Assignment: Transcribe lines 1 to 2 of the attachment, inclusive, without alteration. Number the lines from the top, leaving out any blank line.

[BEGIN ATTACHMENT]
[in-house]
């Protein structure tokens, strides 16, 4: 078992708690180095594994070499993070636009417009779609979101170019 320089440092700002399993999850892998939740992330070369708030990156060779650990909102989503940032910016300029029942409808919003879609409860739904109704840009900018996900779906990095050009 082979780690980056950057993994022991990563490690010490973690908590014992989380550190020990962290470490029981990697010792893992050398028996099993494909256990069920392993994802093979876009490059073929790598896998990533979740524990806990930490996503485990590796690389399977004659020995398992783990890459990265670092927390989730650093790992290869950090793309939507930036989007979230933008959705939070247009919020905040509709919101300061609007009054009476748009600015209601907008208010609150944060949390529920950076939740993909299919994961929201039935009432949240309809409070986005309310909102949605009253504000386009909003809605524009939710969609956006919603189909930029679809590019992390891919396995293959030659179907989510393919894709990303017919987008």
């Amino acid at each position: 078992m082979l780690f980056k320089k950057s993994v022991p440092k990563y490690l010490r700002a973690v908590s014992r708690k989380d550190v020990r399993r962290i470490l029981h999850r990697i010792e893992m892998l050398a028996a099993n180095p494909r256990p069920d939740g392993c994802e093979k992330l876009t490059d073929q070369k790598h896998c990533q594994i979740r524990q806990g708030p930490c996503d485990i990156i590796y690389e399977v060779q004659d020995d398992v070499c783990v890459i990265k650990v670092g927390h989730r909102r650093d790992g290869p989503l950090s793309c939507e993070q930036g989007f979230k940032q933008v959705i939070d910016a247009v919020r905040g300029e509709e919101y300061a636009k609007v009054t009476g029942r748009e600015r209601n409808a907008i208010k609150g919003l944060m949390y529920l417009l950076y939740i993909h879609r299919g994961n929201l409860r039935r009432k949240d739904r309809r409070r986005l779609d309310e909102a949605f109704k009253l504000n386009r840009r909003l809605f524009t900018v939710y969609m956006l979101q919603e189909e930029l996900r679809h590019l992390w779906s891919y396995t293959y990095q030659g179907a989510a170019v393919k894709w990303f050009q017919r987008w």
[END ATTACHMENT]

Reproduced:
[in-house]
């Protein structure tokens, strides 16, 4: 078992708690180095594994070499993070636009417009779609979101170019 320089440092700002399993999850892998939740992330070369708030990156060779650990909102989503940032910016300029029942409808919003879609409860739904109704840009900018996900779906990095050009 082979780690980056950057993994022991990563490690010490973690908590014992989380550190020990962290470490029981990697010792893992050398028996099993494909256990069920392993994802093979876009490059073929790598896998990533979740524990806990930490996503485990590796690389399977004659020995398992783990890459990265670092927390989730650093790992290869950090793309939507930036989007979230933008959705939070247009919020905040509709919101300061609007009054009476748009600015209601907008208010609150944060949390529920950076939740993909299919994961929201039935009432949240309809409070986005309310909102949605009253504000386009909003809605524009939710969609956006919603189909930029679809590019992390891919396995293959030659179907989510393919894709990303017919987008």